And that is the second reason: it’s easier to talk about the art of ideas than it is the art of emotion or the art of vision or any of those other irrational things that don’t really communicate in words. This is not only true of visual art, but of all other art as well. Sir Ken Robinson says in Out of Our Minds: Learning to be Creative, “The meaning of an artwork is only available in the particular form in which it is expressed.” So, if the work is bound by form and medium, it automatically becomes difficult to talk about in any kind of way that is logical.

The ease in communicating rational ideas and the difficulty in communicating everything else poses a special danger to those who teach in the arts. It is really easy discuss the ideas presented in a work of art, and fairly easy to talk about the form, but verbalizing how the marriage of the two communicates the emotions and vision and meaning on multiple levels at the same time is very difficult. Again, Sir Ken Robinson comments, “We don’t only respond to a poem, or a play, or to music, line by line or note by note. The complete work is more than the sum of its parts.” And that “more” is the part that’s difficult to touch in logical discourse. Unfortunately, many arts instructors take the easy way out and insist that rational verbal meaning and explanation to be attached to each work created by students, which, in turn, leads students to think of all art as merely the communication of ideas.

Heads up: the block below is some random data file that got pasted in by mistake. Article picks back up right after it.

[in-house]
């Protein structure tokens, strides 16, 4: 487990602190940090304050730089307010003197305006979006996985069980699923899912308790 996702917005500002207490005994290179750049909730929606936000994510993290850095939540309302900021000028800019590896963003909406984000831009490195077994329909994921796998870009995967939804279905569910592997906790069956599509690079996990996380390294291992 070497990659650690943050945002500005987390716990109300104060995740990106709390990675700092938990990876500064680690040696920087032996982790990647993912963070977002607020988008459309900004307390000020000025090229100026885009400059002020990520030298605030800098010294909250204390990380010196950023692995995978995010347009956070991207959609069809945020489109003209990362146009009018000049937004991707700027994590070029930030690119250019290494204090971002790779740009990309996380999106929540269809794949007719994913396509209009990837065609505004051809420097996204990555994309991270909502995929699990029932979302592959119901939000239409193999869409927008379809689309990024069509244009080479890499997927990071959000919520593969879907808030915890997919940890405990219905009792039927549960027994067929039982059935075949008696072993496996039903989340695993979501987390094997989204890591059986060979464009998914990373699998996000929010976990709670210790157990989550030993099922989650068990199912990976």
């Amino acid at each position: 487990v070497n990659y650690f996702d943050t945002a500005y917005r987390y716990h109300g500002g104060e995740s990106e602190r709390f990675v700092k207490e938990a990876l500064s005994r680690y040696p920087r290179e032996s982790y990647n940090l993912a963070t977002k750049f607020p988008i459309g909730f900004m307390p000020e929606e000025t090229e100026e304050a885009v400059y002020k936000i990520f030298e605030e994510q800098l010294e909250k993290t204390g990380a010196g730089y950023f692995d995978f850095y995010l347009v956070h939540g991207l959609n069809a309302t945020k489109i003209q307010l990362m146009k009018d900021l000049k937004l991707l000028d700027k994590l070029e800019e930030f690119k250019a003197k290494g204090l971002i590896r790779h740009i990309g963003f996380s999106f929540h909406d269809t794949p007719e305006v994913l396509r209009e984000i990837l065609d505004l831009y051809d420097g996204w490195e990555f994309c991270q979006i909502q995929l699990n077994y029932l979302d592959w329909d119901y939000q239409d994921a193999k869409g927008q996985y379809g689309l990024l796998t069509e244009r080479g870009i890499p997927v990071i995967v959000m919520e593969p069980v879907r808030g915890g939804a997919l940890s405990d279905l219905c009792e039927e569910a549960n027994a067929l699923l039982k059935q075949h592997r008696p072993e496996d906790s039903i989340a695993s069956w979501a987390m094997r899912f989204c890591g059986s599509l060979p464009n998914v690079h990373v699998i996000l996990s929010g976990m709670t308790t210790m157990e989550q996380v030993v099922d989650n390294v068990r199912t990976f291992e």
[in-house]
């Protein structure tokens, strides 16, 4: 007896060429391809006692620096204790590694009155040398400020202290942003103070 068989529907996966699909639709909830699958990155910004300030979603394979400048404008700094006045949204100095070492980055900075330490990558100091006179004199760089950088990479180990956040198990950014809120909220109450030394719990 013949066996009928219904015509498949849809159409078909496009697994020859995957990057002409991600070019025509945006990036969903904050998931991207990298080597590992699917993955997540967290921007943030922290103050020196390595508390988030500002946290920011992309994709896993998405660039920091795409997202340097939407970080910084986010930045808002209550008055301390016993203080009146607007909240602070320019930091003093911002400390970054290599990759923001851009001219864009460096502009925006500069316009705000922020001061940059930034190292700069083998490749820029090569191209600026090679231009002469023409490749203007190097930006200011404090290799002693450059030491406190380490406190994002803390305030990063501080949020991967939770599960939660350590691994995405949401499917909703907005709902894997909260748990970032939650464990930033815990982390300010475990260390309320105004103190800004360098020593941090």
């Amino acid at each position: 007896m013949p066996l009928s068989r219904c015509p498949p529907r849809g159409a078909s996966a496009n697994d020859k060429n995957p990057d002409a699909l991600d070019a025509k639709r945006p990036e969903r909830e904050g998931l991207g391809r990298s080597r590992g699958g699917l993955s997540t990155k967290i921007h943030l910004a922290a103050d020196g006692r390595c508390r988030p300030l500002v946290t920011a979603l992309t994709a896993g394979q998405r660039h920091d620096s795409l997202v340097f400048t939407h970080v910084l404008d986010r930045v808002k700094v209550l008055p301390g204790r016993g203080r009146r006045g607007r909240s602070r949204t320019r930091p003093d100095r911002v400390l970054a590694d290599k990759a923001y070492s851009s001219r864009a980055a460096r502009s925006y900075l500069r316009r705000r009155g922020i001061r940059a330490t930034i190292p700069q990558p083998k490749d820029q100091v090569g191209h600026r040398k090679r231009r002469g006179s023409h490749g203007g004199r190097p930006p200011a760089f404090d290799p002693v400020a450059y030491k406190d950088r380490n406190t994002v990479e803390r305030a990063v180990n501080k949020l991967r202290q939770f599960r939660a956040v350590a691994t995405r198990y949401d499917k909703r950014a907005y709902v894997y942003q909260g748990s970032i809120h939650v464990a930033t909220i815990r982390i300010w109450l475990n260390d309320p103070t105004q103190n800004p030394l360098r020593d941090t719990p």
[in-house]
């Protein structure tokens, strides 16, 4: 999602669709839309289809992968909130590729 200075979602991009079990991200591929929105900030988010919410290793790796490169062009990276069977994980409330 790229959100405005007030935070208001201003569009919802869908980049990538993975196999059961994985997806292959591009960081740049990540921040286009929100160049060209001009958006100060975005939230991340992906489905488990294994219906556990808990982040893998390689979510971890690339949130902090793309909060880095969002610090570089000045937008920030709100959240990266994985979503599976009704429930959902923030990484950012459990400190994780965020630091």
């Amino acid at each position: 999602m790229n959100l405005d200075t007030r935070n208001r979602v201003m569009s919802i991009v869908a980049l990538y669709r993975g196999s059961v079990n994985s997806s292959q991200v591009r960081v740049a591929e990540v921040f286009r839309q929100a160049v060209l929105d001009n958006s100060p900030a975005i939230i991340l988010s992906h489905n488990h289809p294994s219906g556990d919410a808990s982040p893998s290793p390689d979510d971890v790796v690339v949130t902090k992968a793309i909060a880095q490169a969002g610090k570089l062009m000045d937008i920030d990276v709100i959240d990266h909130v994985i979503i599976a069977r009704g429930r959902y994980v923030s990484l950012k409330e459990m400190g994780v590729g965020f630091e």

There is no doubt that analysis of a work of art is a valid academic exercise and is very useful in the editing phase of making art. But analysis, like creation itself, must not concentrate solely on what an artwork means, but on how it means, and on how the combination of the two generates a multiplicity of meanings and references and reflections and insights which is the real reason we treasure art.

Category:Communication, Creativity, Education | Comments (2) | Author: